Anti-government protesters have stormed into the Bosnian presidency and another government building in Sarajevo and set them ablaze as riot police fired tear gas in a desperate attempt to stop them.
Smoke was rising from several Bosnian cities on Friday night as thousands vented their fury over the Balkan country's 44 per cent unemployment rate and rampant corruption.
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Violence spreads in Bosnia
Protesters in Bosnia-Hercegovina set fire to buildings as unrest grows over political and economic instability.
It was the worst social unrest the country has been through since the 1992-95 war following Yugoslavia's dissolution, which killed more than 100,000 people.
As night fell on Friday, downtown Sarajevo was in chaos. Buildings and cars burned, and riot police in full gear chased protesters and pounded batons against their shields to get the crowd to disperse.
Nearly 200 people were injured throughout the country in clashes with police, medical workers reported.
Bosnians have many reasons to be unhappy as general elections approach in October.
The privatisation that followed the war decimated the middle class and sent the working class into poverty as a few tycoons flourished.
Corruption is widespread and high taxes for the country's bloated public sector eat away at residents' income.
In the northern city of Tuzla, protesters stormed the local government building, throwing furniture and files out its windows on Friday before setting it on fire.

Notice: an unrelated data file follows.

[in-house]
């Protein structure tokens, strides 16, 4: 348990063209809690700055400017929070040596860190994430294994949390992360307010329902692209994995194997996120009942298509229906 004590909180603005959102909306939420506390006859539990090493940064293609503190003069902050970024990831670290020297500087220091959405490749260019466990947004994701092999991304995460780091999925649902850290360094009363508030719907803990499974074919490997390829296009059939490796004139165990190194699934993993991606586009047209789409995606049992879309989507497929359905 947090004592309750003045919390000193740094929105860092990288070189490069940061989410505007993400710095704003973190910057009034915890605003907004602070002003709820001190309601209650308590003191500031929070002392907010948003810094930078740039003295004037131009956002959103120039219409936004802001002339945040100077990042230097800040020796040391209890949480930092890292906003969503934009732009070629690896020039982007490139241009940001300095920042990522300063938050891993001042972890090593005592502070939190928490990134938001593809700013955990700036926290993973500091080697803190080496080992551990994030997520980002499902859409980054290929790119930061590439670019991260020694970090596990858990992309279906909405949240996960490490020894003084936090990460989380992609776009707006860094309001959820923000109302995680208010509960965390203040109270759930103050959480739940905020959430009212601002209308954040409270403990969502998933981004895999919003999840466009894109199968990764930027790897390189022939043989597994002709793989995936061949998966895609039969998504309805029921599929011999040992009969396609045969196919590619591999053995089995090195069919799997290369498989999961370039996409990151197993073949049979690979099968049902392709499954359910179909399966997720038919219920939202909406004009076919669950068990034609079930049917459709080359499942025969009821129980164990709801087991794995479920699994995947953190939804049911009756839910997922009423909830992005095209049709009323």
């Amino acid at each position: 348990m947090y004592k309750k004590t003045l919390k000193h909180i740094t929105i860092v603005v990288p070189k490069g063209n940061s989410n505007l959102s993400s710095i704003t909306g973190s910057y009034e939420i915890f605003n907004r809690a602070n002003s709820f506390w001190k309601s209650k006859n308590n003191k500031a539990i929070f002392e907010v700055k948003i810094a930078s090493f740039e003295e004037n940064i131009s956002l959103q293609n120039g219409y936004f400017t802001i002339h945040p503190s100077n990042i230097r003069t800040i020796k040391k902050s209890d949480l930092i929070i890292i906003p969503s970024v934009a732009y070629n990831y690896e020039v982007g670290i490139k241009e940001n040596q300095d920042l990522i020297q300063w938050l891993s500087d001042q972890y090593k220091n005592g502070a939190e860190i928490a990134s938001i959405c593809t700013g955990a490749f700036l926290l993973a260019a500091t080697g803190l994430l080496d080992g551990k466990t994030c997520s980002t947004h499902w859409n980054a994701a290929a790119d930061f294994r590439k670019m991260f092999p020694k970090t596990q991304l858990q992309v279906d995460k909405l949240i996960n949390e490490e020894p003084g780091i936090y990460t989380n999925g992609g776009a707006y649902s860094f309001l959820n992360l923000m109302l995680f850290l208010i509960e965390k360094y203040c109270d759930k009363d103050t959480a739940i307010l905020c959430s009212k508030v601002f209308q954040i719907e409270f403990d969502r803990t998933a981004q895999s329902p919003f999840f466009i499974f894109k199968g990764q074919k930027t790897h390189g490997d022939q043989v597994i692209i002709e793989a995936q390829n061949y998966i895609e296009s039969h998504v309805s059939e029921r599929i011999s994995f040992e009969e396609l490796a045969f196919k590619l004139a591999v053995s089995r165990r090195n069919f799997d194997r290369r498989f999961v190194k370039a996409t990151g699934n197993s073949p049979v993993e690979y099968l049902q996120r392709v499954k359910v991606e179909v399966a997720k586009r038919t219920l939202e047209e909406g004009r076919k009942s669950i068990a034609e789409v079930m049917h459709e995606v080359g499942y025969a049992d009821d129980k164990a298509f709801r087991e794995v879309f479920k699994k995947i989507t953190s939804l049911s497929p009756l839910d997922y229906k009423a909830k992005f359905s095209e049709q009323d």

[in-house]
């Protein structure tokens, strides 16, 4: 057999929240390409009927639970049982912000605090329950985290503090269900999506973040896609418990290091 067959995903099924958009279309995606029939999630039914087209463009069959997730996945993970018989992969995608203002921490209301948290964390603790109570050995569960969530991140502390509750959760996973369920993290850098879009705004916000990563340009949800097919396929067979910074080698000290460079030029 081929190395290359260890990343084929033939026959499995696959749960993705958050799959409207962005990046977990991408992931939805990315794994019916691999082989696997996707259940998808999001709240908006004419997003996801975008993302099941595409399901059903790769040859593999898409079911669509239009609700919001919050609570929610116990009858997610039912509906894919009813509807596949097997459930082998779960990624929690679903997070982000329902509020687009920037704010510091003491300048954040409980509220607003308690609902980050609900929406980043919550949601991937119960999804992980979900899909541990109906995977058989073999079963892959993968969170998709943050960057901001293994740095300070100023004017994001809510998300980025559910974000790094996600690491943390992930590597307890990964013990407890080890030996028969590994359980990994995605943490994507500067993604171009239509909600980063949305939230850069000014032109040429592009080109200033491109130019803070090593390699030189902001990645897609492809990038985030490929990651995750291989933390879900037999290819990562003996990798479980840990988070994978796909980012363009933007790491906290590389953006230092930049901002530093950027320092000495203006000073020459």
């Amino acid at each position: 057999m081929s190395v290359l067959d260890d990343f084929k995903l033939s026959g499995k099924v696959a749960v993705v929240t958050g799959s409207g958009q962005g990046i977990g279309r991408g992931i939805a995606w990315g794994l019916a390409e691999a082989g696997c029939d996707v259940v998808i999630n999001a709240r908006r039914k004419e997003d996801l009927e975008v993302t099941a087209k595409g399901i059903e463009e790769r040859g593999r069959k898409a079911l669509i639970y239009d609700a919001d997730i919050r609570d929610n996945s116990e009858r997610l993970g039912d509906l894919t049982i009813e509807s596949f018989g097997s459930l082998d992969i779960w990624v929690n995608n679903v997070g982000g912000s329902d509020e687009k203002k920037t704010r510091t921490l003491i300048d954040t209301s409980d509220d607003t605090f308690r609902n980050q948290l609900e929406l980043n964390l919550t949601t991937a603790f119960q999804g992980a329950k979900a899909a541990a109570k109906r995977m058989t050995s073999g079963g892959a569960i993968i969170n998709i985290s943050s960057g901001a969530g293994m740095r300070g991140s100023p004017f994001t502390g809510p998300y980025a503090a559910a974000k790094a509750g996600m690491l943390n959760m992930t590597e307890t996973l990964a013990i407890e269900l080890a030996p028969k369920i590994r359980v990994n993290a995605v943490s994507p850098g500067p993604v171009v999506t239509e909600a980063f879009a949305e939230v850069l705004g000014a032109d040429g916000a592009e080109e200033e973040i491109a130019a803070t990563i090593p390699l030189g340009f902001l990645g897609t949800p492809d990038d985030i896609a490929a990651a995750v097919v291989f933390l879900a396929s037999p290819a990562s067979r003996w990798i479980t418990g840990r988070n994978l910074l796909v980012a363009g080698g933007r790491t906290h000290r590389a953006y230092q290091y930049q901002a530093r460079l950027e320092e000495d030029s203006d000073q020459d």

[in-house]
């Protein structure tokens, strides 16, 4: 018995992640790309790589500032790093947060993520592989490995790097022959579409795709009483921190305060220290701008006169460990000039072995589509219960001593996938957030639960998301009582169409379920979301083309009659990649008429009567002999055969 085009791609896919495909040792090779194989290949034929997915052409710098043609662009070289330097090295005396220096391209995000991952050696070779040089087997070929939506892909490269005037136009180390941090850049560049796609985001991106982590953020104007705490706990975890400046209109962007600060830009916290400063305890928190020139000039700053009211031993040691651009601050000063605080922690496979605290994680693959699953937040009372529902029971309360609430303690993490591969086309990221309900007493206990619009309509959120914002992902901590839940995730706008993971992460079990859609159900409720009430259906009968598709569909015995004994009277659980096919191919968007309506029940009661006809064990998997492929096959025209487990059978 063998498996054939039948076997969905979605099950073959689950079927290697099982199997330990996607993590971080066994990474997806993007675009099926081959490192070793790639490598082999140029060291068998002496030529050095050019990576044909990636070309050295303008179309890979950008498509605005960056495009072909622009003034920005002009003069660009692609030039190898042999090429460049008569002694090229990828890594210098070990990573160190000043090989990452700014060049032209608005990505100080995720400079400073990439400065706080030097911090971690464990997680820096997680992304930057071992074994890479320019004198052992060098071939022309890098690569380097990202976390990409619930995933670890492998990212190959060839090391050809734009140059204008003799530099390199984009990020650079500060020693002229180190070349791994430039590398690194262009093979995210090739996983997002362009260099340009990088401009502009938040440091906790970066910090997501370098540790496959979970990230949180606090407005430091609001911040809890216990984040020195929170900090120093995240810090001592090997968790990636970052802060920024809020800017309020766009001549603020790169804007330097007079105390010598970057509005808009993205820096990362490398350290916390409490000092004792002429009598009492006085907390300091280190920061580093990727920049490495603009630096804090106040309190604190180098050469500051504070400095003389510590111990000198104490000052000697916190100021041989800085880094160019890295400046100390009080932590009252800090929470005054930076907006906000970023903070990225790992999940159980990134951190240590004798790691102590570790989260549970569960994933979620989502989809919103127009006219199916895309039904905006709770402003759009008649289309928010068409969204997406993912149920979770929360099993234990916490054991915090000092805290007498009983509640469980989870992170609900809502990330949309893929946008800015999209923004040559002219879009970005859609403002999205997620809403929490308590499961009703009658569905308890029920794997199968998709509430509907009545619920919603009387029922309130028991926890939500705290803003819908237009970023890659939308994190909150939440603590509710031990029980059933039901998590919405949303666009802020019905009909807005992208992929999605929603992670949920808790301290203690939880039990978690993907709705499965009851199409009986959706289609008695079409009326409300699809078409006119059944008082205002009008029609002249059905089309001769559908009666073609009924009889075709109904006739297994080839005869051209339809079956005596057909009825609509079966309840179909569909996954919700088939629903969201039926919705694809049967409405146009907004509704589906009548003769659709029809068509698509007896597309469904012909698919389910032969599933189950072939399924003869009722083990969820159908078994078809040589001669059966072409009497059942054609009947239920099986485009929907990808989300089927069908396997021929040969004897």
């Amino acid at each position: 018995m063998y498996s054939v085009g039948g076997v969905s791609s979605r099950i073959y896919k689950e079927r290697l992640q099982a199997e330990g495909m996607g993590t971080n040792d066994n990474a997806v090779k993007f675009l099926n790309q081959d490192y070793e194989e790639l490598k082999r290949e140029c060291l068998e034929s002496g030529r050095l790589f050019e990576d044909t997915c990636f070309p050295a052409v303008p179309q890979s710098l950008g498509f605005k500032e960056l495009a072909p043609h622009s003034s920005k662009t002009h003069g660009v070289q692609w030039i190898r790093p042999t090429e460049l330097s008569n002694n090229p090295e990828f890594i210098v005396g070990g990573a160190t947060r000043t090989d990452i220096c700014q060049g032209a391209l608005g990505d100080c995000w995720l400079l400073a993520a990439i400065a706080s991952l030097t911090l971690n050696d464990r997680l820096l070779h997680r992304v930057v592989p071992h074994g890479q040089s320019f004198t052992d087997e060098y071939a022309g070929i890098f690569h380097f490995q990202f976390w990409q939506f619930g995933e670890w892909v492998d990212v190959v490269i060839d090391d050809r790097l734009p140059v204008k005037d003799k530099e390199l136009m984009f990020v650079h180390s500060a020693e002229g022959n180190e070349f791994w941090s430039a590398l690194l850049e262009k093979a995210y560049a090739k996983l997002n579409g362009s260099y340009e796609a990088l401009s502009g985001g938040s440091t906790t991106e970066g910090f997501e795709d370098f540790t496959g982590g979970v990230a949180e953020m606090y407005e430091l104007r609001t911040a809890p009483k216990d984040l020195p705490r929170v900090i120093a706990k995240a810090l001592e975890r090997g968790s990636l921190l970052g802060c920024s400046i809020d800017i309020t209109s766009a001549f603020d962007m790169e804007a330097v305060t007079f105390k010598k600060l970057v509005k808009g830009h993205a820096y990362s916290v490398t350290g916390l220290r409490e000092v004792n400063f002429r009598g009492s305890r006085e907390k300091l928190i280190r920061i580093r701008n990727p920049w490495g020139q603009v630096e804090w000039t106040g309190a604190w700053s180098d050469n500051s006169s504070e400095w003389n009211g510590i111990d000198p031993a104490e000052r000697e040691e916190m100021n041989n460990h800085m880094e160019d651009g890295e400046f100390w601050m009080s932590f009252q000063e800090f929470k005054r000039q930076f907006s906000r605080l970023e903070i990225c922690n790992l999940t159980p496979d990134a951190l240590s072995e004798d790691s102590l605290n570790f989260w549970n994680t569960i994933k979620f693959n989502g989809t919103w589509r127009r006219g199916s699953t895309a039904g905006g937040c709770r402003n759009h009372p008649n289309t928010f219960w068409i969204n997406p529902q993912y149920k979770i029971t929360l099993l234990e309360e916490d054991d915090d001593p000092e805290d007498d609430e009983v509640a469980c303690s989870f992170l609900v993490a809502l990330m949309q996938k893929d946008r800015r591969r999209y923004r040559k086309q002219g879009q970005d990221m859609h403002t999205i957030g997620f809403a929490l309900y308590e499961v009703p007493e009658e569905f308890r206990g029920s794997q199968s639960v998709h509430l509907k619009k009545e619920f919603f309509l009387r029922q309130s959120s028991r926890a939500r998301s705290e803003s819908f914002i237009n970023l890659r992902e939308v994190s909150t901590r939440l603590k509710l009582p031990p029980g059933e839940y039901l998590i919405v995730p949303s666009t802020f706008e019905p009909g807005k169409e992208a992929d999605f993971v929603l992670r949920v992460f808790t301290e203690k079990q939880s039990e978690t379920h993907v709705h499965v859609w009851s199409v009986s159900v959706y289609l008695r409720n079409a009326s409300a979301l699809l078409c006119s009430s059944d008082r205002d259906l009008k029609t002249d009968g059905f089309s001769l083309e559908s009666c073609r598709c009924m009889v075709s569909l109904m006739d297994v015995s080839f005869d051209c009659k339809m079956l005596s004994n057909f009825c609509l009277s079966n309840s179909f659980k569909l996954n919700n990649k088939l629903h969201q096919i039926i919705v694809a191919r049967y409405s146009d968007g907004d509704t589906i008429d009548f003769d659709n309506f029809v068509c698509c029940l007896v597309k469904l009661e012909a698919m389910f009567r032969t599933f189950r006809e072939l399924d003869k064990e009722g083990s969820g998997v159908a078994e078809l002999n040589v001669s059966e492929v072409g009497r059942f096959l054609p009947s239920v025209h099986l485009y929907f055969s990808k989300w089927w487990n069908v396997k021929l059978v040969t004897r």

The local government resigned. By evening, protesters also burnt the city's court building.
Protesters also set upon local government buildings in Zenica, Mostar and Travnik.
The crowd in Zenica pushed several cars belonging to local officials into the nearby river and city authorities announced they will resign.
The protests began in Tuzla earlier this week with a clash between police and the unpaid workers of four former state-owned companies.
The companies' new owners were supposed to invest and make them profitable but instead sold the assets, stopped paying workers and filed for bankruptcy.
In an unprecedented move, hundreds gathered on Friday in the capital of the Bosnian Serb part of the country, Banja Luka, to back the protesters in Bosnia's other mini-state, which is shared by Bosniaks and Croats.
"We gathered to support the protests in Tuzla where people are fighting for their rights," said Aleksandar Zolja, an activist from Banja Luka.